Farida D-15E review

Judging the dreadnought

  • £399
The solid mahogany top glints invitingly beneath the gloss finish - the back and sides are laminated mahogany

MusicRadar Verdict

If this turns out to be your first all-mahogany acoustic, you won't regret your purchase.


  • +

    Represents excellent value for money. Loud and full tone. Fishman Presys system works well.


  • -

    Lacks a little amplified bass response.

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Farida produces a good number of dreadnoughts and, with a body depth a shade over 96mm (3.78 inches), the D-15E is a tad narrower than this reviewer's stock Takamine dreadnought.

The mahogany glints invitingly beneath the gloss finish and the back and sides are of laminated mahogany and the inner construction is tidy and clean.

"The tone, both acoustically and electrically, is loud and full, with the emphasis on high-mids and treble"

Another feature is a 43mm (1.69-inch) nut made from PPS plastic, and the mahogany neck's profile is comfortable and eminently playable.

The tone, both acoustically and electrically, is loud and full, with the emphasis on high-mids and treble.

Initially, we found that the amplified bass response wasn't quite as fat as we'd expected, but we easily addressed this issue by setting the Fishman preamp's blend just left of centre, engaging the phase button and adjusting the EQ to our preference.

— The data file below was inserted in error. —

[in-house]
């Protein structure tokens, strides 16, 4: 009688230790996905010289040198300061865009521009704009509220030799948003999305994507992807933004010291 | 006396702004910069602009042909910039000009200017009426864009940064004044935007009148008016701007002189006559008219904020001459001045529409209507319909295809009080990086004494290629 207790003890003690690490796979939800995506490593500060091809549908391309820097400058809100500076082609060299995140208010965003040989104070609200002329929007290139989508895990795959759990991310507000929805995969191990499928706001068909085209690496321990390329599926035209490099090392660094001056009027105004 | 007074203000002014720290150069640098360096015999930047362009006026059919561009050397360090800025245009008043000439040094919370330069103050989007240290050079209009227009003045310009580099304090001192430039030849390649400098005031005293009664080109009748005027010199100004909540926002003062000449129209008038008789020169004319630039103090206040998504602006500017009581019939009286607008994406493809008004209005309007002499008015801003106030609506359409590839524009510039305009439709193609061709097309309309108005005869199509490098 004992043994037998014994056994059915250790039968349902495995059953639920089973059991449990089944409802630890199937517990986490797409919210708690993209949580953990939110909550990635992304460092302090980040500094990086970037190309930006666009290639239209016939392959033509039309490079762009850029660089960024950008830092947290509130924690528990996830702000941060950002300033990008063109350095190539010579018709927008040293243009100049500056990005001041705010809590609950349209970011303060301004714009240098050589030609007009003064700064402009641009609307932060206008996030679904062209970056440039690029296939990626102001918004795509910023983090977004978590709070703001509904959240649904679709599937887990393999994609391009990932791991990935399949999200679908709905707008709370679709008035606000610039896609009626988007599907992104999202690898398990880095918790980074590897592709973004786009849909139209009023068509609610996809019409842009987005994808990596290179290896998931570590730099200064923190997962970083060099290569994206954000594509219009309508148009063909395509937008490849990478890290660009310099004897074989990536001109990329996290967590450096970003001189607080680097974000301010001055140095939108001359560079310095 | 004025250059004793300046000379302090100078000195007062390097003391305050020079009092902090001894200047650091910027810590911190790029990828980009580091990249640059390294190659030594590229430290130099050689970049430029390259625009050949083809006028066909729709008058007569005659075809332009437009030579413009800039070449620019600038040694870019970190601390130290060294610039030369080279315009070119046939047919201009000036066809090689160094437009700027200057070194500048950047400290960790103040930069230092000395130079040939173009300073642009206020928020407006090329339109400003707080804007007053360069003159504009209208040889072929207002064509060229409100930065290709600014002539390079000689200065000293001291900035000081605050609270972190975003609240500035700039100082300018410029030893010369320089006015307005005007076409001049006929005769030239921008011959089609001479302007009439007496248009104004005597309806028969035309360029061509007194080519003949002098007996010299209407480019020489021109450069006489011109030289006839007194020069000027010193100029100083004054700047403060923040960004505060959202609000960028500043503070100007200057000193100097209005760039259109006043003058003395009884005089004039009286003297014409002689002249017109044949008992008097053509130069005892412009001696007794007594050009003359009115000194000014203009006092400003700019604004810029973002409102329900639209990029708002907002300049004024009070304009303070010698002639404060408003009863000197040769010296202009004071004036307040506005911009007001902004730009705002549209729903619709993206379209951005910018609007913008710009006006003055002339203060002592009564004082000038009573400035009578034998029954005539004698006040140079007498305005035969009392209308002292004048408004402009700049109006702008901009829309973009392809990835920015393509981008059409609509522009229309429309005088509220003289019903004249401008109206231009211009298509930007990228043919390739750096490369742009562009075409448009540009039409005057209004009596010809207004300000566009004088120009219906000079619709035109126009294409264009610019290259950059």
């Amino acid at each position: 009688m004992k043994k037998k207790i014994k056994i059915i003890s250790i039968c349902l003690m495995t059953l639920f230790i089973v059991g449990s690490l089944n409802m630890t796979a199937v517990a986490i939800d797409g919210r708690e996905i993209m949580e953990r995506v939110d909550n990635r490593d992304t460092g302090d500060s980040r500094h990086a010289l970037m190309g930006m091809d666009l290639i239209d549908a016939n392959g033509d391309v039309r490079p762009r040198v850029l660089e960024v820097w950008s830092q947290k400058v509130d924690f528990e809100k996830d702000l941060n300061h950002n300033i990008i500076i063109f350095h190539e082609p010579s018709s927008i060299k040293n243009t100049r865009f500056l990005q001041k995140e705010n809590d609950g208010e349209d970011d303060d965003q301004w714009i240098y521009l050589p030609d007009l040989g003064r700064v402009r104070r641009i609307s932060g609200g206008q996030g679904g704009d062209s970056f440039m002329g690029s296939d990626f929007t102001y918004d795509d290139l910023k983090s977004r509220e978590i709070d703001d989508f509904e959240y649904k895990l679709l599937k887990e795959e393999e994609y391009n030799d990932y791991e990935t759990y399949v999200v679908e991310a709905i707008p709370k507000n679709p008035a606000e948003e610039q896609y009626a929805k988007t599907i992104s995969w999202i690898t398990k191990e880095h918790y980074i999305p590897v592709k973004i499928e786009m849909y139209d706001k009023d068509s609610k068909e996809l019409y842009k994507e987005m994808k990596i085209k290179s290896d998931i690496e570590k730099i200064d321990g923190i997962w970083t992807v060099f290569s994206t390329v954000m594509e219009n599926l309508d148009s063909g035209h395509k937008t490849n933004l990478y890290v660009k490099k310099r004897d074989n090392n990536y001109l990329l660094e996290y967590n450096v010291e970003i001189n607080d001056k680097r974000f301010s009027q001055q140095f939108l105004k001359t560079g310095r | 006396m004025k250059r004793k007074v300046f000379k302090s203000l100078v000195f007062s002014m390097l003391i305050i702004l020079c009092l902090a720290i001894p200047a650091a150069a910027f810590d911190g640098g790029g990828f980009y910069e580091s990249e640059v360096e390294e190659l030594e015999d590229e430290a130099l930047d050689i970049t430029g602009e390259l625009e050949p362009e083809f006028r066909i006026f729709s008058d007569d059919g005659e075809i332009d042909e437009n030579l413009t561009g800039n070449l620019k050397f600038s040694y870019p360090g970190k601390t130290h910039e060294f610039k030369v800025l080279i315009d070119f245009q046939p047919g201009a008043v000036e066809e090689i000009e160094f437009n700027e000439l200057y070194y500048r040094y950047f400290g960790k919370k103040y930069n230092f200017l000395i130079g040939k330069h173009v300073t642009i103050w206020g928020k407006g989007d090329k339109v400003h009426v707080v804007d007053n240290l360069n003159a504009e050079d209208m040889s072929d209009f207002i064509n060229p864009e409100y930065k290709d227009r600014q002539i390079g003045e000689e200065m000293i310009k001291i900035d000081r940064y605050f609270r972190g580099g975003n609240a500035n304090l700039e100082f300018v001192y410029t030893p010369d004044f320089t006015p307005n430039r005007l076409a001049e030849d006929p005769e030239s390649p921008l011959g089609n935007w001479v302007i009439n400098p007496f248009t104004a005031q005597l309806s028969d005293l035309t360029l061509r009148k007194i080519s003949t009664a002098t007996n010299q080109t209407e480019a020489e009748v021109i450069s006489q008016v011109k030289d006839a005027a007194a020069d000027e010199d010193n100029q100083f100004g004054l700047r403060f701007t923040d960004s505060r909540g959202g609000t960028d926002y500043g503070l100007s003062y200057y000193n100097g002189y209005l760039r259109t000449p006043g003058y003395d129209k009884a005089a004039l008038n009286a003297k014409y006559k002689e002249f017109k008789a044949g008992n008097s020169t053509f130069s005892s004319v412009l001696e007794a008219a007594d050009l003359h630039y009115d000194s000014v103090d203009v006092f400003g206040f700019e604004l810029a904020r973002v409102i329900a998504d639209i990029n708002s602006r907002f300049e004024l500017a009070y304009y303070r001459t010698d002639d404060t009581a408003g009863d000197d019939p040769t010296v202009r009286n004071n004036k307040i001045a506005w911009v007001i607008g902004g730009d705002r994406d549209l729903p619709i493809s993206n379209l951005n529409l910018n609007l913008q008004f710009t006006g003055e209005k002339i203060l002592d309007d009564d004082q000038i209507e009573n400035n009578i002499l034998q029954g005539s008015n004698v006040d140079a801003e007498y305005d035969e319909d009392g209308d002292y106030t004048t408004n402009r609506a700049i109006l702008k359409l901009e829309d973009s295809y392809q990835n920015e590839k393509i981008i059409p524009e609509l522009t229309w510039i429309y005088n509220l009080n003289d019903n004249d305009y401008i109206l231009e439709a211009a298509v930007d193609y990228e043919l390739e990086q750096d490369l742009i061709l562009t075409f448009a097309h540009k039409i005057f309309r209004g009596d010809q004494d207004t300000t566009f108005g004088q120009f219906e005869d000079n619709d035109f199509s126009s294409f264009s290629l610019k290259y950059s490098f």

This sort of fine-tuning is all part of being a modern acoustic player, after all, and the Presys Blend system always has your back, especially with the addition of an onboard tuner.

Acoustically, the D-15E performs well with fingerstyle pieces, again, benefitting from the mahogany's warmth. Conversely, the attack of a pick helps notes to cut through the mix, and the overall balance and well-rounded character of the tone should provide you with inspiration to keep on playing.

At just a groat under £400, the D-15E is certainly not a guitar to be sniffed at.

Simon Bradley is a guitar and especially rock guitar expert who worked for Total Guitar magazine and has in the past contributed to world-leading music and guitar titles like MusicRadar (obviously), Guitarist, Guitar World and Louder. What he doesn't know about Brian May's playing and, especially, the Red Special, isn't worth knowing.